While plugging in 1/4 of a million dollar juniper router parts this week the person I was working with was chatting about how 5V VLSI was the pinnacle, emitter coupled logic was for speed, and CMOS was just low-power. (to make all the connections in the Juniper I had to cut loose a strip of plastic, shove it in between the optical interface and the daughter card so the metal connector would slide past then pull the plastic out)

Then I spotted the ROCK64 from the pine64 people. 4 core, 4 gig of dram, 4k video, $44. Think about this System On a Chip when you look at the stuff on the chip hall of fame.
posted by rough ashlar at 9:11 PM on July 14


Of course the 6502 was the heart of nearly every home computer only if you consider "nearly every" to only include the Commodore machines (with the C64 actually using the 6510 to get those sweet extra I/O lines) and the Apple II. In the US this probably was true, but the truth is though that the Z80 was the processor on 8-bit micros. Most notably it was used in ZX Spectrums, Amstrads and the MSX line of machines as well as a huge amount of also-rans that nobody remembers anymore. Sharp MZ-700? You bet. VTech Laser 128? Hell yeah. Even Commodore stuck a Z80 on the C128 just so they could say it can run CP/M.

This is not to say that the 6502 doesn't deserve recognition. It was the first processor a huge amount of people cut their assembler teeth on, me included. I'm especially greatful that it forced young programmers to learn how to cobble together 16-bit arithmetic out of 8-bit registers pretty quickly since it didn't have the luxury of 16-bit data/address registers like the Z80 did.
posted by Soi-hah at 12:15 AM on July 15 [2 favorites]


"Of course the 6502 was the heart of nearly every home computer only if you consider "nearly every" to only include the Commodore machines (with the C64 actually using the 6510 to get those sweet extra I/O lines) and the Apple II."
And the Acorn Atom, BBC Micro, the Atari 400/800 & 600XL/800XL/1200XL, Oric 1 & Atmos, etc, etc. Not to mention most of everything on the east side of the Iron Curtain…
posted by Pinback at 3:21 AM on July 15 [1 favorite]


No GPUs?

Also the AMD Sledgehammer (Opteron / Athlon 64), the first 64-bit x86 processor, totally deserves a place in there.
posted by floatboth at 6:51 AM on July 15


You can crow about 6502s and Z-80s, but it's the completely mundane NE555s and uA741s are the things that built the electronics world.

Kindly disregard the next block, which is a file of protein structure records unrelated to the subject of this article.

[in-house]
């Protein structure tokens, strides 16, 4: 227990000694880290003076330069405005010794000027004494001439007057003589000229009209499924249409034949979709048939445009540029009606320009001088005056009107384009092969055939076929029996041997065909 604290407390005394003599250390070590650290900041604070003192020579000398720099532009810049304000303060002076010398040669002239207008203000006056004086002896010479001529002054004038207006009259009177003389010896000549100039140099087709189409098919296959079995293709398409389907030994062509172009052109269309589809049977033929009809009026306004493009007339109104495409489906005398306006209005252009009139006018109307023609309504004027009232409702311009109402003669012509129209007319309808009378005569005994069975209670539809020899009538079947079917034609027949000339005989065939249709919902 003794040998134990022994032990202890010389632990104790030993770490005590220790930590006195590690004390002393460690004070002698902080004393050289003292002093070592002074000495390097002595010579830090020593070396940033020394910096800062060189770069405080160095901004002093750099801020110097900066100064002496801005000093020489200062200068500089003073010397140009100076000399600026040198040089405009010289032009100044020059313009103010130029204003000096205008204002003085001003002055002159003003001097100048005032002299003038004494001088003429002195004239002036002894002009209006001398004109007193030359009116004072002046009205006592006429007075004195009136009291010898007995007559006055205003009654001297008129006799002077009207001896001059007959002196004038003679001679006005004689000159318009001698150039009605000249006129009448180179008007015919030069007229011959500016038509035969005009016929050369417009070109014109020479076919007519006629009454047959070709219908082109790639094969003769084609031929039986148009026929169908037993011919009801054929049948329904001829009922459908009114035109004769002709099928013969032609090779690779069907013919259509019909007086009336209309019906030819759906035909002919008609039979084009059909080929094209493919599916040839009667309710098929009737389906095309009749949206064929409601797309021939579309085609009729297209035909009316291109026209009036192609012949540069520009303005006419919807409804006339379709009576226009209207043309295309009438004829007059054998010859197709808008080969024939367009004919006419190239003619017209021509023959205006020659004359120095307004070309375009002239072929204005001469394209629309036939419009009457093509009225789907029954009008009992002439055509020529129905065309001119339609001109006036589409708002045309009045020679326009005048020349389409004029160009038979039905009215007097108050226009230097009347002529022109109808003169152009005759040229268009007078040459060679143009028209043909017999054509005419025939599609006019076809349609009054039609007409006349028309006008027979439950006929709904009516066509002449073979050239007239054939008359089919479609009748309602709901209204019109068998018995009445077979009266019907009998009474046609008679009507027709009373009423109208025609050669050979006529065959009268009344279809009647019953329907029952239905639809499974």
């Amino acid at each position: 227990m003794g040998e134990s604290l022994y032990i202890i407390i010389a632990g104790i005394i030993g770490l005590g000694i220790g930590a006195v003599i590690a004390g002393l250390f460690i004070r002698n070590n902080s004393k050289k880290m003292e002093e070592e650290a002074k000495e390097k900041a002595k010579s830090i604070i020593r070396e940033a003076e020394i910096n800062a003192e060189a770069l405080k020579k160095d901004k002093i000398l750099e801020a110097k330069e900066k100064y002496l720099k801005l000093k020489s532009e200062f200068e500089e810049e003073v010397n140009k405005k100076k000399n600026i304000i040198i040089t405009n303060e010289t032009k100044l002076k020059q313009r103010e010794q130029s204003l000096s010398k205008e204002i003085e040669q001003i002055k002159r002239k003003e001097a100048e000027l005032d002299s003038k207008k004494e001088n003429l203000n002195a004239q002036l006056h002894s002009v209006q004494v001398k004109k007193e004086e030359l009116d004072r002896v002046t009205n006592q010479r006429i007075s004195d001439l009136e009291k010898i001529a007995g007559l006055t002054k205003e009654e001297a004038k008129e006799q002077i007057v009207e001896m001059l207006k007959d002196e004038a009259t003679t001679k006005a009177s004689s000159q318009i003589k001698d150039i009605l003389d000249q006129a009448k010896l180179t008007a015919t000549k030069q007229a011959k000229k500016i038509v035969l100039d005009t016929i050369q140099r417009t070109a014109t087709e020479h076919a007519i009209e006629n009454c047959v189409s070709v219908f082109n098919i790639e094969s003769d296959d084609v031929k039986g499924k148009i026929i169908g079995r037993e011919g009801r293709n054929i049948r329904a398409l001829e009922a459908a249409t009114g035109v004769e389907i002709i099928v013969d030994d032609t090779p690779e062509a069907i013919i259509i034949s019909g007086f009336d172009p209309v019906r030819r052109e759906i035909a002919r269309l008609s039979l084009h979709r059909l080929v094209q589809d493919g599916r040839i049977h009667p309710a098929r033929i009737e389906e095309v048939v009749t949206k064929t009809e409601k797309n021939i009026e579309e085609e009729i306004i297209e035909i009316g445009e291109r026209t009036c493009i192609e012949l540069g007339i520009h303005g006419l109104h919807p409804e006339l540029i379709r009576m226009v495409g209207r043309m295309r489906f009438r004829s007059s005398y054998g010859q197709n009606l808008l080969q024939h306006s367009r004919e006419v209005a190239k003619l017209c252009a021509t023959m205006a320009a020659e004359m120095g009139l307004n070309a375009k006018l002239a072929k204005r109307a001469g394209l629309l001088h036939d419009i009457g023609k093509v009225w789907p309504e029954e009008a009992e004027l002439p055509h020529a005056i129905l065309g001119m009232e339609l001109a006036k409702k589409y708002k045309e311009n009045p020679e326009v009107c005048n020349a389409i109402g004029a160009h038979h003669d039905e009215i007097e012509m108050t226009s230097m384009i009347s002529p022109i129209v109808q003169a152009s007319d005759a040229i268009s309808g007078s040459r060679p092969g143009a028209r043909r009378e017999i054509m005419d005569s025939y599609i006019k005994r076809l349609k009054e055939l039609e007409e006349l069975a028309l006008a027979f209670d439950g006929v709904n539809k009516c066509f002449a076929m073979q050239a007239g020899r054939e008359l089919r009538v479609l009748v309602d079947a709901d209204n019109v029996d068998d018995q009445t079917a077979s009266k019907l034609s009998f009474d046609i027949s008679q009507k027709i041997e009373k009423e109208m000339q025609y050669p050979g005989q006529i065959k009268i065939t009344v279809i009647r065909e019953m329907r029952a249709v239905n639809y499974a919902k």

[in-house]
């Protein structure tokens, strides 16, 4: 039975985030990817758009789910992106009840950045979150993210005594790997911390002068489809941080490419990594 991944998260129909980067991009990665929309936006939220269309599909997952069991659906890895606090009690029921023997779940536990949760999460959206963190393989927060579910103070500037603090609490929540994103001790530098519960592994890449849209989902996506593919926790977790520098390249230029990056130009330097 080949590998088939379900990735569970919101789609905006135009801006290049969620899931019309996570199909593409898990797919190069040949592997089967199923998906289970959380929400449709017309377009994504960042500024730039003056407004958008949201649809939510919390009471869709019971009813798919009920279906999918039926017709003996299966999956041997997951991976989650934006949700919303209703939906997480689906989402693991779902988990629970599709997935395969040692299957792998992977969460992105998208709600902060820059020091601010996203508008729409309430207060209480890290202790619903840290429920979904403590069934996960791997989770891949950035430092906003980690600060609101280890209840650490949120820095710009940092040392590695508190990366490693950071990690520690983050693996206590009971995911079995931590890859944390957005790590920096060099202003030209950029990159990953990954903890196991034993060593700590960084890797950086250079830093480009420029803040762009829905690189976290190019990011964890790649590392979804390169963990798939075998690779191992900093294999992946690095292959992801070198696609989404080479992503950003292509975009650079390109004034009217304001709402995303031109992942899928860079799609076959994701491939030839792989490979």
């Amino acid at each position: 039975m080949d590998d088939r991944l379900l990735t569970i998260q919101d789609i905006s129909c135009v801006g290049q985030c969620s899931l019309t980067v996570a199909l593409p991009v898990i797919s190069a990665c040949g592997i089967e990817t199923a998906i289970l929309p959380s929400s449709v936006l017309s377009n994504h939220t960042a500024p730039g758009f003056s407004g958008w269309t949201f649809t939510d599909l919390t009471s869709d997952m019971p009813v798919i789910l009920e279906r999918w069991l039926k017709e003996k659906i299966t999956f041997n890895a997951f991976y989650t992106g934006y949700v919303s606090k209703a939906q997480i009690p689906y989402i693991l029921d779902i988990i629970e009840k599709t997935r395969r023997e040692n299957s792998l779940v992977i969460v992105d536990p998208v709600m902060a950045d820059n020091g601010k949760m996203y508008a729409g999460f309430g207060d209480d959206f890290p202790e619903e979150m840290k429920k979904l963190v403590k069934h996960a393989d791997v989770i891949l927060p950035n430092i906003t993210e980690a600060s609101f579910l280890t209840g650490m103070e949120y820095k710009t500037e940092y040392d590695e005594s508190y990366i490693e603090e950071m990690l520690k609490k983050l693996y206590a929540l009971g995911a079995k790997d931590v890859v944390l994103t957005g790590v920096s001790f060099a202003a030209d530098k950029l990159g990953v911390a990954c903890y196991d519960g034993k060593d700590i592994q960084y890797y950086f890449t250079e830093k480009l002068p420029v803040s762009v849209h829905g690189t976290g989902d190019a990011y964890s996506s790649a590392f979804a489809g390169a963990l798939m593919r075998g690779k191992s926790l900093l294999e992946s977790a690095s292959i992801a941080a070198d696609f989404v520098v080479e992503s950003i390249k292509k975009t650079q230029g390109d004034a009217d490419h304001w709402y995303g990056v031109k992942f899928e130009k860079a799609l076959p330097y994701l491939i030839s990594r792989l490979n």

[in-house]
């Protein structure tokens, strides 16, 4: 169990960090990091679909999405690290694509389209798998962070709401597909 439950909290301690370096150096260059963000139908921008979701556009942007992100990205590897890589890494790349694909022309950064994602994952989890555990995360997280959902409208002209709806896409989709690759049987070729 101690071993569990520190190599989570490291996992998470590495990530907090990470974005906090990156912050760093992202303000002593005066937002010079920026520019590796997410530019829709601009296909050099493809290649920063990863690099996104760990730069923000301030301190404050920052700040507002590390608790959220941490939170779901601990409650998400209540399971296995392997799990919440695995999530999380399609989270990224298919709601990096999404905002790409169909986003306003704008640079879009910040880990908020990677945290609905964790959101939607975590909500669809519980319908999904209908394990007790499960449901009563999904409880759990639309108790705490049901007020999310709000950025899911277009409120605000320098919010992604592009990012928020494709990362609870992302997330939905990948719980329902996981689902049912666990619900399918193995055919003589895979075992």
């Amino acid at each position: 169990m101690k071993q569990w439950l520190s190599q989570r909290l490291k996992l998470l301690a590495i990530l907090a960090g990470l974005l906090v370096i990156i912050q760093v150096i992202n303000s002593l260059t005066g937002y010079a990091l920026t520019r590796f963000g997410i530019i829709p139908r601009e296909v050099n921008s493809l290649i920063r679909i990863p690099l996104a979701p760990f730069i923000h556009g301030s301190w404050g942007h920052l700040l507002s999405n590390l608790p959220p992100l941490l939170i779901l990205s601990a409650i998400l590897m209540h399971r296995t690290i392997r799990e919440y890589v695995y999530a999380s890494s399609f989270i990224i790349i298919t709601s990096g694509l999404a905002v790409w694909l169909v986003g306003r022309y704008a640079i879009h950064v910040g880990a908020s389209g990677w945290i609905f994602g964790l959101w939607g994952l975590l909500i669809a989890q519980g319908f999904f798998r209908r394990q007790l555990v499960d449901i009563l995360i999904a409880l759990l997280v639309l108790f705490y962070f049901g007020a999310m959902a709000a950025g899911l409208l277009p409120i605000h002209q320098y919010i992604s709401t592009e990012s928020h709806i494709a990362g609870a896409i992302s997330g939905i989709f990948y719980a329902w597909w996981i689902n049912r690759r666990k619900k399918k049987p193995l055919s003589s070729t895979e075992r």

For some reason I've ended up working on a bunch of low power all-analog projects recently and to solve some sneaky problems I've had to dive into articles from the 60s and 70s. One of them (from 1967) was followed by an Analog Devices ad with the copy:

"You can stock a bunch of Model 111 [operational] amplifiers in a corner of a desk drawer, just like you keep assorted transistors for breadboarding purposes... At $13 [!!!], Model 111 costs less than an hour of your design time. But it gives you a complete circuit ready to play."

Look, I've worked with this stuff for a long time, I talk with my students about the evolution of electronics integration from vacuum tubes to microcontrollers, I hand out Forrest Mims notebooks as prizes, and STILL I don't think I properly appreciated how exponentially revolutionary early integrated circuits were until I read this ad. That you'd reach a point in prototyping and think "Oh, I need an op-amp, guess I'll build one from discrete transistors" -- holy crap, that's nuts. I literally cannot imagine how slow things would move in my life if I was constantly stopping to do that.

So yeah, 6502, etc - they're amazing and foundational. But I definitely headed straight for the 555 and 741 to make sure grandma and grandpa got their due.
posted by range at 6:57 AM on July 15 [2 favorites]


The MOS 6502 was a nice chip, with good architecture and performance. But for soul, or nostalgia, it can't beat the MOS 6518.
posted by foobaz at 3:21 PM on July 15


a) the Z80 is on the list people, sheesh. No one is slighting your favourites.
b) The 6502 was also in the NES and as the Commodore 64 remains the best selling single computer of all time I think it certainly gave the Z80 a run for its money.
posted by GuyZero at 6:22 PM on July 15


Also as it says right on the top of the page:

New inductees will be added every year. If you think you know of a chip that can stand alongside these titans, tell us about it and we’ll consider it for the next class.
posted by GuyZero at 6:26 PM on July 15


the charms of the 555 were list on me.

I assume you mean 'lost'. How so?

But now I'd just use a tiny85 instead of a 555.

A tiny85 is, what, at least 10 times as expensive as an ne555? 100 times more complex? Has to be programmed? Sometimes that's justified; sometimes simple, reliable and cheap is a virtue.
posted by kjs3 at 6:20 PM on July 16